Judy Shepard ain’t shutting up about the House’s decision to ditch hate crimes legislation. Nor should she.
It’s been ten years since Shepard’s son Matthew died in Wyoming and she won’t give up the fight to protect other people’s children. The future seemed bright this year. Yes, President Bush had vowed to veto the legislation, which passed in the Senate, but House democrats tacked hate crimes onto the Defense Authorization Act. Bush can’t resist warmongering. There seemed to be no way this plan could fail. Until it did. There were not, as Nancy Pelosi said, enough votes to “create a successful outcome in the House.”
Though she already released an official statement on the legislative loss, here Shepard sits down with The Advocate‘s Neil Broverman to talk about the tenth anniversary of Matthew’s death, her dedication and why she doesn’t blame the House of Representatives:
NB: What was the thinking when it was attached to the defense bill?
JD: I understood why they wanted to do it. Leaving it as a stand-alone bill like the House did would leave it too vulnerable. We were worried we would lose transgender if we left it as a stand-alone. I understood the philosophy there. If any bill were going to make it to the president’s desk by the end of ’07, it was going to be the one [attached to the defense bill]. I also understand the House’s logic. They’re saying, “We passed with a healthy majority as a stand-alone. We did what we were supposed to do.” And now to bring it back as something totally different, I can see why that would make a difficult path for them.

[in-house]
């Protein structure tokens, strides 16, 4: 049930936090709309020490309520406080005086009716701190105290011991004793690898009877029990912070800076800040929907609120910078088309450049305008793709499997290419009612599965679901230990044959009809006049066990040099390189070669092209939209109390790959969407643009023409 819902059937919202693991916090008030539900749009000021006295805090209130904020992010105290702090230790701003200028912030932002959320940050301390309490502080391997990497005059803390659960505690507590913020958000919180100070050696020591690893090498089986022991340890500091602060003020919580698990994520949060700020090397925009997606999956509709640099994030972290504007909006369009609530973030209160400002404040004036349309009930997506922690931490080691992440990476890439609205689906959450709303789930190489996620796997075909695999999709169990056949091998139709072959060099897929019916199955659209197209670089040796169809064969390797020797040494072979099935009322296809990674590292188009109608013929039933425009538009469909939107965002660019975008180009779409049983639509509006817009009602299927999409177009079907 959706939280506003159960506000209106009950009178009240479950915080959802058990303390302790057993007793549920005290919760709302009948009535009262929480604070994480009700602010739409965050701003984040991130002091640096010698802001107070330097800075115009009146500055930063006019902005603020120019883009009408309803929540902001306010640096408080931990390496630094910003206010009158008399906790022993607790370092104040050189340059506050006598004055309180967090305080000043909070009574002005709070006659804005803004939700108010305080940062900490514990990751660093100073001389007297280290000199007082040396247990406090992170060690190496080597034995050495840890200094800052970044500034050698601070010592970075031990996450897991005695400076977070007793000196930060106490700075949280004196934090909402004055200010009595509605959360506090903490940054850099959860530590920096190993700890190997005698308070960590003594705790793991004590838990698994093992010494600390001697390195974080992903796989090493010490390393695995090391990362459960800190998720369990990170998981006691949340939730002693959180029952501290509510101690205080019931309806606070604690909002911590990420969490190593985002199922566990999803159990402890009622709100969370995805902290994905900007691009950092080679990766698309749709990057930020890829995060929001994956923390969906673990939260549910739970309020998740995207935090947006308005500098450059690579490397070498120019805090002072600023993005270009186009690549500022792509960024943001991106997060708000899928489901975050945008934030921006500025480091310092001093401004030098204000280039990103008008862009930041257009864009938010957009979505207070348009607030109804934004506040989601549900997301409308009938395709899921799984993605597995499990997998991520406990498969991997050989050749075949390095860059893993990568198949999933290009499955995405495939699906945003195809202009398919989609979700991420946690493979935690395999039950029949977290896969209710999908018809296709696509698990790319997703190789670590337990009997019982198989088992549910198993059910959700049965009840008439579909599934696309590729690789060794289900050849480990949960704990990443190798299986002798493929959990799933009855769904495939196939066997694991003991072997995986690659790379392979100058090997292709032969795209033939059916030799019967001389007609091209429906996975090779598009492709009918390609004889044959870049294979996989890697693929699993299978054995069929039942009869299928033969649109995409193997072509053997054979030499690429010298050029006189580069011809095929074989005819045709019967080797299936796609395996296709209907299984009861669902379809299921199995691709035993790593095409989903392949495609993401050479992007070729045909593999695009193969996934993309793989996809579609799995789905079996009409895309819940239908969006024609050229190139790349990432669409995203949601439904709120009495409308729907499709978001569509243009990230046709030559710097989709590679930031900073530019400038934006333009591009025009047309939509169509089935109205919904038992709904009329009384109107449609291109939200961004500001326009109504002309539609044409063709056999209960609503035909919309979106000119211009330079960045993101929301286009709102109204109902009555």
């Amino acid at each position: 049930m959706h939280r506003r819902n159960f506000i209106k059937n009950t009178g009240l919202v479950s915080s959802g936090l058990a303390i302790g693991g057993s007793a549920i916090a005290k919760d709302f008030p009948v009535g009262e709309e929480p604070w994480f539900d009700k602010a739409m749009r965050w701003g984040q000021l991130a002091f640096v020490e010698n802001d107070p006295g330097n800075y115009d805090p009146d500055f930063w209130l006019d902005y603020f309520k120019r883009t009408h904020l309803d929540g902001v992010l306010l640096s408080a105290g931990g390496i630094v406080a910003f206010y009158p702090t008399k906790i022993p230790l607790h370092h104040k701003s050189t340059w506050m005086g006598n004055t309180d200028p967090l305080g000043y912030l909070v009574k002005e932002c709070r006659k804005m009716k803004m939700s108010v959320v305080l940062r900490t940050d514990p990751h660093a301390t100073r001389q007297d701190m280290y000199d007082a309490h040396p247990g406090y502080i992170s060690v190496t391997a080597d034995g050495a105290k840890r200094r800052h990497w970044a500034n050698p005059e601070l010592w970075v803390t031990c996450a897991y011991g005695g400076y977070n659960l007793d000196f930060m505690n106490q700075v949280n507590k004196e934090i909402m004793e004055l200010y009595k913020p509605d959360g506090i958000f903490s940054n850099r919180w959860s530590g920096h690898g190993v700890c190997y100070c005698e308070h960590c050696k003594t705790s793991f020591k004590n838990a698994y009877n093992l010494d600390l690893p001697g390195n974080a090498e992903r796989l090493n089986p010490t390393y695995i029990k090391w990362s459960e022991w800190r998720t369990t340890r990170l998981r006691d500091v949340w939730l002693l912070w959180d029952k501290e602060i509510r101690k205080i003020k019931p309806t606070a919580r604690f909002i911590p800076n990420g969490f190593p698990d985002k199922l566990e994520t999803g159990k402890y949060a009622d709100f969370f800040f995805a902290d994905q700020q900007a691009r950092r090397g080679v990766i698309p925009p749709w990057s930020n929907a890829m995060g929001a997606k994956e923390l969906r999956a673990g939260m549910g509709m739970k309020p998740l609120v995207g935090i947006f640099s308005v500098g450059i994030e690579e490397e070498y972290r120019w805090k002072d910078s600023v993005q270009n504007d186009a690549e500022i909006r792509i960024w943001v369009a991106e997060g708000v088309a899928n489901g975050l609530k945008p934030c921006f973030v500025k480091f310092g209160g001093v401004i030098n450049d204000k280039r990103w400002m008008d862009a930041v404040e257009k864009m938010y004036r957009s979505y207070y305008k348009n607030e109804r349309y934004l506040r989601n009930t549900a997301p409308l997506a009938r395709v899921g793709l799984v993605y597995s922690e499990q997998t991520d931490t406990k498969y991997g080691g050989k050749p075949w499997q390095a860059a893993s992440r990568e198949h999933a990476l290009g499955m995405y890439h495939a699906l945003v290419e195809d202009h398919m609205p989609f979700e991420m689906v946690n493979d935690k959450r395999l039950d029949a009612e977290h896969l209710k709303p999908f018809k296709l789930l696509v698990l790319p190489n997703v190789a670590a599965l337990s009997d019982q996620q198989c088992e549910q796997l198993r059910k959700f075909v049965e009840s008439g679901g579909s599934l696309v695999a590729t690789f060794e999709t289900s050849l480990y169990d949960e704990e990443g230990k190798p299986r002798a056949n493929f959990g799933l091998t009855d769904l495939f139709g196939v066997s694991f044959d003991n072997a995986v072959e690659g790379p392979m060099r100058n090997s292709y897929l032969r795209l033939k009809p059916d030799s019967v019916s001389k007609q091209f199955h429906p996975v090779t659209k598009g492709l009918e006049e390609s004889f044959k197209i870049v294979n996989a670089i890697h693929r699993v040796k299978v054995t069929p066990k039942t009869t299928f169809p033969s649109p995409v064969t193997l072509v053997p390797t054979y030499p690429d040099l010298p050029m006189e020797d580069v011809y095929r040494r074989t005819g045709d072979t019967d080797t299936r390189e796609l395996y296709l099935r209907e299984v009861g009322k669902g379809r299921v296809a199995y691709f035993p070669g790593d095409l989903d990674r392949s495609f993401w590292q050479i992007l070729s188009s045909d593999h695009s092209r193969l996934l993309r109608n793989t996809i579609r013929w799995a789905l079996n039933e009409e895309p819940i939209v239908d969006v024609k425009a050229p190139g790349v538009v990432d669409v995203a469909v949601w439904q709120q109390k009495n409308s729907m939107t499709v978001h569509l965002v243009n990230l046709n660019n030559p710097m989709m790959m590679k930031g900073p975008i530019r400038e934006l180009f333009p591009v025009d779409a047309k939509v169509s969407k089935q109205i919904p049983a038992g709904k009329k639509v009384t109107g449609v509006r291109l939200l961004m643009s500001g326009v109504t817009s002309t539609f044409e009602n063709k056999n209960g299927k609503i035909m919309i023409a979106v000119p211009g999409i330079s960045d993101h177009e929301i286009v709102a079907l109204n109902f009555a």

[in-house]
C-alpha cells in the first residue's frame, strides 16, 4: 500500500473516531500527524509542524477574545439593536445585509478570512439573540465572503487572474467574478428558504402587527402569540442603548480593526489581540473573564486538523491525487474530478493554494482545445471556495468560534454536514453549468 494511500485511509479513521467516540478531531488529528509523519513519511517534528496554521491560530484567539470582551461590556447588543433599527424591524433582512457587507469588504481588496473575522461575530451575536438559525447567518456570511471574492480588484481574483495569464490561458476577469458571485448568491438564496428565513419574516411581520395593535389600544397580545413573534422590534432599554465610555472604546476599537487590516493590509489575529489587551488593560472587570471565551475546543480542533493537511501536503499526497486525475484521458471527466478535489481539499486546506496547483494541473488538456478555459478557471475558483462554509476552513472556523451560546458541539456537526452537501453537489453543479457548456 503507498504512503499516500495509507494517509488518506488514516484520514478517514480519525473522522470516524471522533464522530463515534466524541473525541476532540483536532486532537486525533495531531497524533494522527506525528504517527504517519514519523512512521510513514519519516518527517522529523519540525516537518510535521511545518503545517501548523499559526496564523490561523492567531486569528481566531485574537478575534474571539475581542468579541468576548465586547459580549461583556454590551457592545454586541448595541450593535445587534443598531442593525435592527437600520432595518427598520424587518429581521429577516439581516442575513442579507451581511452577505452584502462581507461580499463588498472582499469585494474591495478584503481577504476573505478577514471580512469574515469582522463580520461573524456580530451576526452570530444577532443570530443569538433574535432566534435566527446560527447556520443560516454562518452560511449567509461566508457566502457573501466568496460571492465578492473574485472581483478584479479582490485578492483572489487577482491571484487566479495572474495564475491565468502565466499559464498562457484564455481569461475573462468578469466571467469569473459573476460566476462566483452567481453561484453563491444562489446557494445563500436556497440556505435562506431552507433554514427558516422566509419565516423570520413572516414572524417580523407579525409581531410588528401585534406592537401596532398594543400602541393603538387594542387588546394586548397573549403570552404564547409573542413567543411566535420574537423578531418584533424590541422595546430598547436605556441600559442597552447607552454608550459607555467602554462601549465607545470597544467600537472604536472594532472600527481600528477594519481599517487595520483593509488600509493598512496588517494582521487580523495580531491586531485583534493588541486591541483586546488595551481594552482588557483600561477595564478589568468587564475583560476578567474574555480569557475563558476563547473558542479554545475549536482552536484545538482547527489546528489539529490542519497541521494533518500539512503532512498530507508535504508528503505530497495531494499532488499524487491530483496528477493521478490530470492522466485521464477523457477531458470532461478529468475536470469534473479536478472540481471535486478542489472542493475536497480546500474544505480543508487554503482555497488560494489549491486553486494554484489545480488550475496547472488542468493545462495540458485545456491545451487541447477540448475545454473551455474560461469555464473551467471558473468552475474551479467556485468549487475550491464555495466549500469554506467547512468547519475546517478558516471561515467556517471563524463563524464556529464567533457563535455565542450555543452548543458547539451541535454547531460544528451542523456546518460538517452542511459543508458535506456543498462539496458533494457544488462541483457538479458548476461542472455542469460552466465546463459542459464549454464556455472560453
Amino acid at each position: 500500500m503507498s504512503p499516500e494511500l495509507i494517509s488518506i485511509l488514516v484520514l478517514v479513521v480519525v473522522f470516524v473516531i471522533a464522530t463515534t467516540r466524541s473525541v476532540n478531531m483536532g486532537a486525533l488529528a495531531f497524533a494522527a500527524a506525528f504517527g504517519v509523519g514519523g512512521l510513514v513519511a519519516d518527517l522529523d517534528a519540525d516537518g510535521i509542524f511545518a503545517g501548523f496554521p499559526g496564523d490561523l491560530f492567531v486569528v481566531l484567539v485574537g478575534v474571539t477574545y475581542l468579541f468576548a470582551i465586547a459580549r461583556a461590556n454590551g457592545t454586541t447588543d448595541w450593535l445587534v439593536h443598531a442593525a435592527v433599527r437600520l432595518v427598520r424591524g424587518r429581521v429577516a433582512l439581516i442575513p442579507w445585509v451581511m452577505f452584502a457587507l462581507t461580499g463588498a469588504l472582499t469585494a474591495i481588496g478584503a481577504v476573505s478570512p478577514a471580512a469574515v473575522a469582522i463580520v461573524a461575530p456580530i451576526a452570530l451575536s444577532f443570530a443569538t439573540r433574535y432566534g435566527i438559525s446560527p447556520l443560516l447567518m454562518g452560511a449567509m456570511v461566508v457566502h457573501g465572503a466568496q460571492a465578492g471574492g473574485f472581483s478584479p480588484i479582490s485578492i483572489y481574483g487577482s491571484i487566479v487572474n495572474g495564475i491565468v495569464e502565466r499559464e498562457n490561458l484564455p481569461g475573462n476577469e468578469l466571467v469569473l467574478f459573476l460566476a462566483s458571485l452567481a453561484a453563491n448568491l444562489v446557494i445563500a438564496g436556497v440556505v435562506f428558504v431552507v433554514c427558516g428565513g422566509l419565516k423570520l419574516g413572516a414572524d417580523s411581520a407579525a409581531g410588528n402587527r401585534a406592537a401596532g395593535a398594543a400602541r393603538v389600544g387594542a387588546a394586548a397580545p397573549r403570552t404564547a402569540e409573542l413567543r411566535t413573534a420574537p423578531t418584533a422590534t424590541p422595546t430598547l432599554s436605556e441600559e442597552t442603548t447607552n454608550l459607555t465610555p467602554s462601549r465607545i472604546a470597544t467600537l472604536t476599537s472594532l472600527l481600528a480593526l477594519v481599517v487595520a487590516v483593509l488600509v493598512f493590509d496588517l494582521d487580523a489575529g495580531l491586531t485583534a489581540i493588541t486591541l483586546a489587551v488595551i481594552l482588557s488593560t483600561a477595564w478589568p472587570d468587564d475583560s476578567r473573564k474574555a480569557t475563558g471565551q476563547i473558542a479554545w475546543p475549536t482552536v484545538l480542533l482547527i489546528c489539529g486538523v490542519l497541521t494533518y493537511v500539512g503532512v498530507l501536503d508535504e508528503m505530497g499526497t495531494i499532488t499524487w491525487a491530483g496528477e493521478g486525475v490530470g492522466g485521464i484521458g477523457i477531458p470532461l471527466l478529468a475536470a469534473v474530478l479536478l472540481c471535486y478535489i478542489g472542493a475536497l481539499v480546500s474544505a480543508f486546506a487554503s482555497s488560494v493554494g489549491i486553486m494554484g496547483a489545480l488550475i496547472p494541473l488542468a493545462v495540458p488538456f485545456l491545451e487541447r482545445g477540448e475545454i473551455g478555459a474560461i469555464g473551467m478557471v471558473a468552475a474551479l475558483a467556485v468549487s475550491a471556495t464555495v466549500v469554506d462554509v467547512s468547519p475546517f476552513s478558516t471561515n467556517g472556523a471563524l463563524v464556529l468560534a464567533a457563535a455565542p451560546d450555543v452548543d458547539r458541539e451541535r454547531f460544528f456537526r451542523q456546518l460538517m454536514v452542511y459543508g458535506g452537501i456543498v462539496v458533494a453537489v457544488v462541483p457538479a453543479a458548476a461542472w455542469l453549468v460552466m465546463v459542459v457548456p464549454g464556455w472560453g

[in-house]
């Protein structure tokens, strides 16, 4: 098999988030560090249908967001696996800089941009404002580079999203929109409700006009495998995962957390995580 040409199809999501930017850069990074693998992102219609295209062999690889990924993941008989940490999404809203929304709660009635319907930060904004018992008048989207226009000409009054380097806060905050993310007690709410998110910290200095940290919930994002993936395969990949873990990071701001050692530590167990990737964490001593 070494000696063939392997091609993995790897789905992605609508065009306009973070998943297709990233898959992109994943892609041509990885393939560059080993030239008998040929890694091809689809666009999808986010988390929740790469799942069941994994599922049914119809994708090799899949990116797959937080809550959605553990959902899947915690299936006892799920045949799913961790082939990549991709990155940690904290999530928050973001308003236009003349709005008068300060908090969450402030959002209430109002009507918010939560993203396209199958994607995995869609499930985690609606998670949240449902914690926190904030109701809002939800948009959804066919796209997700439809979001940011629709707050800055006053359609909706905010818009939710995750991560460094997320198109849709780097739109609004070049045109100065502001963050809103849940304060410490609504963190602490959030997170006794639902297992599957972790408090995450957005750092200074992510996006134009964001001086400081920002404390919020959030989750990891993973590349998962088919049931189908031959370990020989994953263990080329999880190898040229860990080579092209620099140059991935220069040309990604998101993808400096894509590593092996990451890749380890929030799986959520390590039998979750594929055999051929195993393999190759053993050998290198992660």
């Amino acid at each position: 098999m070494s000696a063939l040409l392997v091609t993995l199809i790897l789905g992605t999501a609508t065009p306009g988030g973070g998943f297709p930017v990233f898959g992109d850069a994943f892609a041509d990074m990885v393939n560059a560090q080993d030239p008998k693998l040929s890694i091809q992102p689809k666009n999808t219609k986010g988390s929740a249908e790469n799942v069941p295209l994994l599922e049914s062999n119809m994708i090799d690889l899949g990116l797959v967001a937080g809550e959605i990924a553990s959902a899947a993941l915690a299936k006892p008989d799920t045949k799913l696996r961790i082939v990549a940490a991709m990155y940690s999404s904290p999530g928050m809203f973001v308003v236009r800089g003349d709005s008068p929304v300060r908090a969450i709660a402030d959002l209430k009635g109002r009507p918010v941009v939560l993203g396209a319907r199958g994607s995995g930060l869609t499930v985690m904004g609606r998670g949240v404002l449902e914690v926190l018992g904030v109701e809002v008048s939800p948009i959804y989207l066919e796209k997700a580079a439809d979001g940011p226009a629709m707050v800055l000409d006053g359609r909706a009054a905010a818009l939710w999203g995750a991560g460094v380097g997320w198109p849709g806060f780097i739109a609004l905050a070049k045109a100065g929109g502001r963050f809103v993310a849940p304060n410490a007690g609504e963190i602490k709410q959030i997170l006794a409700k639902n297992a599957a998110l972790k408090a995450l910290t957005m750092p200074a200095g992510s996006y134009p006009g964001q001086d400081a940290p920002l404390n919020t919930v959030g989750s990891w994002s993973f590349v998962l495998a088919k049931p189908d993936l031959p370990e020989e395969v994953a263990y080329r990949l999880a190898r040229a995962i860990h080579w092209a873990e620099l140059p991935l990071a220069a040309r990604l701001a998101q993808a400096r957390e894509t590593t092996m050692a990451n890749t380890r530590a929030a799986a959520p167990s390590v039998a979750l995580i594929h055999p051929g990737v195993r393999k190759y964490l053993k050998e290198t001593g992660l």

Shepard also tells Broverman that she thought Bush’s “common sense” would prevail: “I actually thought [that Bush reluctantly signing the bill] was a bigger possibility than the bill being thrown out altogether.”
Go to the Matthew Shepard Foundation for more information.